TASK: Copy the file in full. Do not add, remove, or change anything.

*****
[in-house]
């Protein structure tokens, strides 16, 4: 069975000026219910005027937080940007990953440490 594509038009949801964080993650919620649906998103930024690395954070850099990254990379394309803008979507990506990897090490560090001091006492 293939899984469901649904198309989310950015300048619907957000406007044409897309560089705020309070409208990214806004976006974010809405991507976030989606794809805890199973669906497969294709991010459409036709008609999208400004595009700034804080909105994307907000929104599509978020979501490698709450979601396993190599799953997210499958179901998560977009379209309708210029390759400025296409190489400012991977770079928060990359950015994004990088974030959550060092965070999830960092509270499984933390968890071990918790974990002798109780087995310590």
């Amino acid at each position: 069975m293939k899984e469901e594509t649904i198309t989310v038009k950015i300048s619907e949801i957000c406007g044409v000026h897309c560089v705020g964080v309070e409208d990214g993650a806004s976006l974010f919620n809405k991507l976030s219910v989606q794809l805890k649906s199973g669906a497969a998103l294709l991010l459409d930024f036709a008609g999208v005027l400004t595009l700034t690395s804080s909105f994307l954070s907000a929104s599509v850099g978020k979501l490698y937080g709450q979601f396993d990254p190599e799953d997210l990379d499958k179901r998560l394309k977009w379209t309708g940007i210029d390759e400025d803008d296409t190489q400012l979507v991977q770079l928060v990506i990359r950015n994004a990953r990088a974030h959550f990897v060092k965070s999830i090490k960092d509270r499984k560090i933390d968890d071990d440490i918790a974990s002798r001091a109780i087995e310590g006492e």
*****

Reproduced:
[in-house]
């Protein structure tokens, strides 16, 4: 069975000026219910005027937080940007990953440490 594509038009949801964080993650919620649906998103930024690395954070850099990254990379394309803008979507990506990897090490560090001091006492 293939899984469901649904198309989310950015300048619907957000406007044409897309560089705020309070409208990214806004976006974010809405991507976030989606794809805890199973669906497969294709991010459409036709008609999208400004595009700034804080909105994307907000929104599509978020979501490698709450979601396993190599799953997210499958179901998560977009379209309708210029390759400025296409190489400012991977770079928060990359950015994004990088974030959550060092965070999830960092509270499984933390968890071990918790974990002798109780087995310590």
């Amino acid at each position: 069975m293939k899984e469901e594509t649904i198309t989310v038009k950015i300048s619907e949801i957000c406007g044409v000026h897309c560089v705020g964080v309070e409208d990214g993650a806004s976006l974010f919620n809405k991507l976030s219910v989606q794809l805890k649906s199973g669906a497969a998103l294709l991010l459409d930024f036709a008609g999208v005027l400004t595009l700034t690395s804080s909105f994307l954070s907000a929104s599509v850099g978020k979501l490698y937080g709450q979601f396993d990254p190599e799953d997210l990379d499958k179901r998560l394309k977009w379209t309708g940007i210029d390759e400025d803008d296409t190489q400012l979507v991977q770079l928060v990506i990359r950015n994004a990953r990088a974030h959550f990897v060092k965070s999830i090490k960092d509270r499984k560090i933390d968890d071990d440490i918790a974990s002798r001091a109780i087995e310590g006492e």